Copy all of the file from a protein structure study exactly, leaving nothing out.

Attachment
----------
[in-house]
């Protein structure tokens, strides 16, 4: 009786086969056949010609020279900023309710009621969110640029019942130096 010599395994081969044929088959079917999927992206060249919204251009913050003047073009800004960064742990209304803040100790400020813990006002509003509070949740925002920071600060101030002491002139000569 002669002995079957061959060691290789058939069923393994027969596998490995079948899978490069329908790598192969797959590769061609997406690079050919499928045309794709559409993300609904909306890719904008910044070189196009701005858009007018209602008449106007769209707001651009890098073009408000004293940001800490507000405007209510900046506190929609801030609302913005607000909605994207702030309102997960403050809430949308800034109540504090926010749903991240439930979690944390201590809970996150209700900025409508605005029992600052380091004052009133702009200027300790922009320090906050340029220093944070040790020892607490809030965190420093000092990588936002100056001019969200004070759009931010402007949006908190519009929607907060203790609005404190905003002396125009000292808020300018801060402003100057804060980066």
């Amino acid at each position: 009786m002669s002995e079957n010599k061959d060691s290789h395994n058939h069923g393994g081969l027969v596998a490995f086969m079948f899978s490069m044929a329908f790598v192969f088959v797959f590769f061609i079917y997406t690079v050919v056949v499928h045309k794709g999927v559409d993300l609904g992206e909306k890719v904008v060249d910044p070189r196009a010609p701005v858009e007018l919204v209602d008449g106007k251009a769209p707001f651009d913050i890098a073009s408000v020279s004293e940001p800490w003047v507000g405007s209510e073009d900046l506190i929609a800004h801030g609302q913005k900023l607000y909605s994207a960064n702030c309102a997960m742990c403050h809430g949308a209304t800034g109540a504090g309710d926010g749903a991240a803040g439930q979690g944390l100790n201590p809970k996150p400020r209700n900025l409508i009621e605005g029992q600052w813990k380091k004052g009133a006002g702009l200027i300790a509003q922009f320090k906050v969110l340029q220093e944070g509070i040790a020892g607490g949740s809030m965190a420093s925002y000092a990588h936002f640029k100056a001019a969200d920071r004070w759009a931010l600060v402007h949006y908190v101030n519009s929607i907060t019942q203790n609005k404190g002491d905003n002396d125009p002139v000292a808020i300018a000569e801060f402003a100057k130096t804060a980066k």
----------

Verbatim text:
[in-house]
């Protein structure tokens, strides 16, 4: 009786086969056949010609020279900023309710009621969110640029019942130096 010599395994081969044929088959079917999927992206060249919204251009913050003047073009800004960064742990209304803040100790400020813990006002509003509070949740925002920071600060101030002491002139000569 002669002995079957061959060691290789058939069923393994027969596998490995079948899978490069329908790598192969797959590769061609997406690079050919499928045309794709559409993300609904909306890719904008910044070189196009701005858009007018209602008449106007769209707001651009890098073009408000004293940001800490507000405007209510900046506190929609801030609302913005607000909605994207702030309102997960403050809430949308800034109540504090926010749903991240439930979690944390201590809970996150209700900025409508605005029992600052380091004052009133702009200027300790922009320090906050340029220093944070040790020892607490809030965190420093000092990588936002100056001019969200004070759009931010402007949006908190519009929607907060203790609005404190905003002396125009000292808020300018801060402003100057804060980066």
């Amino acid at each position: 009786m002669s002995e079957n010599k061959d060691s290789h395994n058939h069923g393994g081969l027969v596998a490995f086969m079948f899978s490069m044929a329908f790598v192969f088959v797959f590769f061609i079917y997406t690079v050919v056949v499928h045309k794709g999927v559409d993300l609904g992206e909306k890719v904008v060249d910044p070189r196009a010609p701005v858009e007018l919204v209602d008449g106007k251009a769209p707001f651009d913050i890098a073009s408000v020279s004293e940001p800490w003047v507000g405007s209510e073009d900046l506190i929609a800004h801030g609302q913005k900023l607000y909605s994207a960064n702030c309102a997960m742990c403050h809430g949308a209304t800034g109540a504090g309710d926010g749903a991240a803040g439930q979690g944390l100790n201590p809970k996150p400020r209700n900025l409508i009621e605005g029992q600052w813990k380091k004052g009133a006002g702009l200027i300790a509003q922009f320090k906050v969110l340029q220093e944070g509070i040790a020892g607490g949740s809030m965190a420093s925002y000092a990588h936002f640029k100056a001019a969200d920071r004070w759009a931010l600060v402007h949006y908190v101030n519009s929607i907060t019942q203790n609005k404190g002491d905003n002396d125009p002139v000292a808020i300018a000569e801060f402003a100057k130096t804060a980066k």